Thursday 20 October 2016

Restore disk images across the network using AOMEI Image Deploy (free PXE-boot deployment system)

If you take disk backups using the free AOMEI Backupper software (from a bootable ampe.iso file), then you can use AOMEI Image Deploy to write that image to multiple PCs across the network using PXE booting.

There are instructions on their site here.

This allows you to restore a disk image to any system that has a PXE boot ROM (pretty much all systems do!) without needing to boot it from a USB drive or CD or any 'media'.

I found the restore rate to be about 40MB/s using a direct Ethernet connection between my PC and the target notebook, but only 12MB/s when going through my Huawei HG633 VADSL router.

However, here is an overview which you may find useful:

1. First make a complete disk backup by booting from the ampe.isoPE01 file which you have added to your E2B Removable USB flash drive (or convert to .imgPTN file).  This should make a large disk image backup file with the extension .adi.

2. Create a new folder on your PC and place the .adi backup file into it (e.g. C:\temp\SHARE)

3. Install AOMEI Image Deploy Free and run it, choose the auto setting and tick the DHCP option to create the PXE-bootable batpe.ISO file.

Note: I found that you cannot simply go back and change the DHCP tick box and try again. If you change the DHCP box, you need to quit Image Deploy and re-start it, otherwise the DHCP change did not seem to work.

4. If you are using a network router, go into it's settings (e.g. URL in any browser for many of them) and untick the DHCP checkbox (usually under LAN Settings) to stop it being a DHCP server. Note that this may now prevent new devices from using your router, so this is a temporary change only!

I suggest you save the router configuration settings to a file first!

If you don't want to change your router settings, connect an Ethernet cable directly from your PC to the target system - e.g. unplug the Ethernet cable from the PC to the router and connect it directly to the target system.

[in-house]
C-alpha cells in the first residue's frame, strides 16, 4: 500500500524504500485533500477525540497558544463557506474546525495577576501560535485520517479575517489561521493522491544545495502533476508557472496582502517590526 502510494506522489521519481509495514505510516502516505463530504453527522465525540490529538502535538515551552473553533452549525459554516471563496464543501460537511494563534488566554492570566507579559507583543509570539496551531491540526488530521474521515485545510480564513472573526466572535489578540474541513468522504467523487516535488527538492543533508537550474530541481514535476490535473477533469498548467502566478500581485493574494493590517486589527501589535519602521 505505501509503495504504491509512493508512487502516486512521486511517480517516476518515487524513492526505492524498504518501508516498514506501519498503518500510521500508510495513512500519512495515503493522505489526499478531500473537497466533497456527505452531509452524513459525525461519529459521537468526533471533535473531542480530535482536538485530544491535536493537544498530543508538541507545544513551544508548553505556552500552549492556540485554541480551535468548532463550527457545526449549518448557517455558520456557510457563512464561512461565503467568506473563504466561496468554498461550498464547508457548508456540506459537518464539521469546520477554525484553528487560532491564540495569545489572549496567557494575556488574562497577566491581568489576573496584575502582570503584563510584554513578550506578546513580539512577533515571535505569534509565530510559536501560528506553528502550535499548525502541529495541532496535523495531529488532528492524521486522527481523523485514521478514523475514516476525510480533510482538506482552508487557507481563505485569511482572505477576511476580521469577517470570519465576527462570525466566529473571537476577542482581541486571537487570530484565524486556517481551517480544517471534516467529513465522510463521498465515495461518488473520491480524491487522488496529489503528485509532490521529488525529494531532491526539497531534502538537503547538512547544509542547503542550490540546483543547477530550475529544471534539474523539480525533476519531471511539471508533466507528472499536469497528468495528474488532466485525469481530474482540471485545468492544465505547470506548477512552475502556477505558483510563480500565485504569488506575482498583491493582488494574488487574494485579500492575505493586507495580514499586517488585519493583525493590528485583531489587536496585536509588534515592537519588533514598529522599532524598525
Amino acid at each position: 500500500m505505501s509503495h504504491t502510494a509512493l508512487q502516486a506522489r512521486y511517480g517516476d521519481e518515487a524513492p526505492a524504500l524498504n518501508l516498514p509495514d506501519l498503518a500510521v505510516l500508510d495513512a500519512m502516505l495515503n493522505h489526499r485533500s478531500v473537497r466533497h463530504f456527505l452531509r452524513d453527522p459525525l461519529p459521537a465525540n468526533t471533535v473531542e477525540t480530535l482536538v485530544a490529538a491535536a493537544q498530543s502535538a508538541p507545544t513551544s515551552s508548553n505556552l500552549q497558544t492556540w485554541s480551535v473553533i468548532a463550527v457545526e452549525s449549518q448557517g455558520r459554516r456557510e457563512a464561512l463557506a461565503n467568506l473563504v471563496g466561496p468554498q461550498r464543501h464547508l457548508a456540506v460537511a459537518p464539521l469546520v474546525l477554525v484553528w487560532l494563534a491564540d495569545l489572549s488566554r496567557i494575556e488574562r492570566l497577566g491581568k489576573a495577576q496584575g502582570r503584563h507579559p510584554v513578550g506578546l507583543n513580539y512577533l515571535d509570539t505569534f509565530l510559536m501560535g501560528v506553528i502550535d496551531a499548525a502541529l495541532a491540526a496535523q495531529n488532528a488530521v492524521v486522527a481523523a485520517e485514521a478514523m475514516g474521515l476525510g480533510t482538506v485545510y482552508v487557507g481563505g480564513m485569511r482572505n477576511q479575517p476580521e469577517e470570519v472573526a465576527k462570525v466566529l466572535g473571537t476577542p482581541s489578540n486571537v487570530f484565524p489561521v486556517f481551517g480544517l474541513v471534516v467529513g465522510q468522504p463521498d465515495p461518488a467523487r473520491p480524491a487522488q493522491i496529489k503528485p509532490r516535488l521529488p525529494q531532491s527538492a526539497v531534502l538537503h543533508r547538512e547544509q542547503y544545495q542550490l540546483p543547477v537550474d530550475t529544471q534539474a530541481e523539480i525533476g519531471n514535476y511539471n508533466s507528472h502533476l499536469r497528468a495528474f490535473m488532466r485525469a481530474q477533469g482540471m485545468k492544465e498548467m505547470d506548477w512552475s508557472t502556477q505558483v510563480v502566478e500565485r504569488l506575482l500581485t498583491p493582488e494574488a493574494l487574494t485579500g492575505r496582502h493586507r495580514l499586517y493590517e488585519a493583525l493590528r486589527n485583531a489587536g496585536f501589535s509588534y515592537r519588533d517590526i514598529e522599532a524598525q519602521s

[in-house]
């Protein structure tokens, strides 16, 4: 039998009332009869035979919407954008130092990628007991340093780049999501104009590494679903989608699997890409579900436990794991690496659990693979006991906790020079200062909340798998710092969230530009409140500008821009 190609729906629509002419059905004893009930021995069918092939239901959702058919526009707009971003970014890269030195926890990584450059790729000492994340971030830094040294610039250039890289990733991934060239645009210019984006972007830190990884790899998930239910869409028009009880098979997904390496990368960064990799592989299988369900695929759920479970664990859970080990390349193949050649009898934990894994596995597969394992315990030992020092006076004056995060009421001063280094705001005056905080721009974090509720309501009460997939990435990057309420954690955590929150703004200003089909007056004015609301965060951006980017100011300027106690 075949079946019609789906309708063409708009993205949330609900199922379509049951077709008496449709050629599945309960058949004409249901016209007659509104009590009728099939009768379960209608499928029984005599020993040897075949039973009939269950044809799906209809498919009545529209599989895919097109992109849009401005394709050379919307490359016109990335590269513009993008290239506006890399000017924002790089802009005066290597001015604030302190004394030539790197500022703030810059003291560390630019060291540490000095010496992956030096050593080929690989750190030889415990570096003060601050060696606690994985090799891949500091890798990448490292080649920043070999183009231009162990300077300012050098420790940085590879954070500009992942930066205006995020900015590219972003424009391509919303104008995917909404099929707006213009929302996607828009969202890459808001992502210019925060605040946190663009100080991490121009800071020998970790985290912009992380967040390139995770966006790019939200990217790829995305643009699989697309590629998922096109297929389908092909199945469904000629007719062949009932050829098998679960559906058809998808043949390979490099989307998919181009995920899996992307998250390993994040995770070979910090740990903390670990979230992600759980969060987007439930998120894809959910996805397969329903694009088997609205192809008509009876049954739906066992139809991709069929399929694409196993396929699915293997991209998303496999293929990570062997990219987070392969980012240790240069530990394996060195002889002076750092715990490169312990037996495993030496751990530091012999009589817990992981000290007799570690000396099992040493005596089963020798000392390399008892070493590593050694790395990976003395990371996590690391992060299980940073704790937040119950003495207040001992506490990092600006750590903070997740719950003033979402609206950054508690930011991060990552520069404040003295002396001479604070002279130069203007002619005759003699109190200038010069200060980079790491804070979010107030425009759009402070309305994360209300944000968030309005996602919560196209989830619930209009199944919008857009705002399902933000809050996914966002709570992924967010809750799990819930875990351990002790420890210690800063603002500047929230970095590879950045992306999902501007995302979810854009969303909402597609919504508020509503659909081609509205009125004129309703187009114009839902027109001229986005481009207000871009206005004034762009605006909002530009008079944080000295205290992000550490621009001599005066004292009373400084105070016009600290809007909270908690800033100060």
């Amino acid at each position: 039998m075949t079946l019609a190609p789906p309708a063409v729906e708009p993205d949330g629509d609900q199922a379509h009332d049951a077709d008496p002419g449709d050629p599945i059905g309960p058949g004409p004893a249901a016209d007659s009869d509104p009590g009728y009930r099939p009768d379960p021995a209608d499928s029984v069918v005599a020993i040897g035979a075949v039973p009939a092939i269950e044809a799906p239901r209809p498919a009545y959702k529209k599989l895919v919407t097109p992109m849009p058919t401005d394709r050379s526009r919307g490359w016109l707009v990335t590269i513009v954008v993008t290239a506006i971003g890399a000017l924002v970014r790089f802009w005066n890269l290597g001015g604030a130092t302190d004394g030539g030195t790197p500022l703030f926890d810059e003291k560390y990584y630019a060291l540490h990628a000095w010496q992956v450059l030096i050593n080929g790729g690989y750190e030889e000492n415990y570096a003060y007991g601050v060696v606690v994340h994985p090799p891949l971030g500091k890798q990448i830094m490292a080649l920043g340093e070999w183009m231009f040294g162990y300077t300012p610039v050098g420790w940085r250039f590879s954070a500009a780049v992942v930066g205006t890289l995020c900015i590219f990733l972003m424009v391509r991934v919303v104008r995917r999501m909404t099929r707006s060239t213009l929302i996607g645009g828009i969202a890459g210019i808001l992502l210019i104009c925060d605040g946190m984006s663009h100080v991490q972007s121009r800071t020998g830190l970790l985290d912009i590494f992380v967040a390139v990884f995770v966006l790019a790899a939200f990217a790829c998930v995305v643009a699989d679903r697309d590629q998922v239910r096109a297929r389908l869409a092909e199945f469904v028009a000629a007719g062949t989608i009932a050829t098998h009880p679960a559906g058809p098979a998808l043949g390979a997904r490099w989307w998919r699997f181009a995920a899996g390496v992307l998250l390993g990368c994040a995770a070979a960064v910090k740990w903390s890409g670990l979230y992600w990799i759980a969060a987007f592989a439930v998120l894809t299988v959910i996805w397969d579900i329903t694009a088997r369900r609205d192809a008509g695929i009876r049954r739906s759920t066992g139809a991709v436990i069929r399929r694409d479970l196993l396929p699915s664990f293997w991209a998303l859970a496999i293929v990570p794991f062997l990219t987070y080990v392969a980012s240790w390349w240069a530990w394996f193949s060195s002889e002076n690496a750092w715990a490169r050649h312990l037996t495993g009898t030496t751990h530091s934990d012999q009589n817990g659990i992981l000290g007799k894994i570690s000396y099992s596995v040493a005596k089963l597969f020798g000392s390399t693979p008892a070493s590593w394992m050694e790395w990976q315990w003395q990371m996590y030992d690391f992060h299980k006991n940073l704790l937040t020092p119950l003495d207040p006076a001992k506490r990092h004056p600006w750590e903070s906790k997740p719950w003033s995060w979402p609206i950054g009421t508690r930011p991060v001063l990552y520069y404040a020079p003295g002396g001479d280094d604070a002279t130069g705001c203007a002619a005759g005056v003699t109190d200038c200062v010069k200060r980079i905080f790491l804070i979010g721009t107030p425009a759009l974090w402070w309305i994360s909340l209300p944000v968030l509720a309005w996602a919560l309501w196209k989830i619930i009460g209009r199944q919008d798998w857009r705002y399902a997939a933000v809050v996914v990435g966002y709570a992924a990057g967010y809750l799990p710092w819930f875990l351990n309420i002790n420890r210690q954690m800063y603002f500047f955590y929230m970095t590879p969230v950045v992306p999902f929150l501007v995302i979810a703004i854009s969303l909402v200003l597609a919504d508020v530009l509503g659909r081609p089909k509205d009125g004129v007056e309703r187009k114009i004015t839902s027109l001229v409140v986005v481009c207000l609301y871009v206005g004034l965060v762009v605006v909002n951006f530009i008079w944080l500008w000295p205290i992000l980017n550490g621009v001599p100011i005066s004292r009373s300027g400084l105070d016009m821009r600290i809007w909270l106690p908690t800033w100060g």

If you have a network which has a server which provides DHCP, you may have to run Image Deploy on that same server (untested).

5. Follow the instructions here. You need to specify which image file you are going to use.

To find what share credentials you need, right-click on C:\temp\SHARE folder in Windows Explorer and click Properties - Share. Note the Network Path will be something like \\mycomputername\share.  Click on the 'Share' button and you will see what user accounts have access rights.

For Image Deploy, I used my Microsoft account name email address ( and my Microsoft account login password to set up the share credentials in the AOMEI Image Deploy form.

6. Enable Network booting on the target system's BIOS settings and boot from the Network device in order to PXE boot. PXE should find a DHCP server (it may take a while) and then automatically start to boot from the batpe.ISO file provided by Image Deploy across the network.

7. Once all the target system(s) have booted to WinPE, each AOIMEI Image Deploy Client form on each target system will display a server IP address and it's own IP address. If no Server IP address is shown, it was unable to contact the host PC (could be a router configuration issue - but try PXE booting a few more times first, before fiddling with your router configuration settings! I found that sometimes I had to re-PXE-boot in order to get the Server IP address to show up).

You can select each target system in the Image Deploy form on your PC once they have all booted correctly to WinPE. Image Deploy will only do 3-5 systems at a time (but if you have more than this, it should image them in batches).

Finally, once the images have been deployed, don't forget to re-enable the DHCP setting on your router if you disabled it previously and quit Image Deploy to disable it's DHCP server. It might also be a good idea to reboot your PC too, once all imaging has finished and check you can connect to the internet correctly!

If you are interested in PXE booting but want a system which will work without a system needing to be the DHCP server, then try SERVA which can use a proxy-server and so the network DHCP server does not need to be touched.

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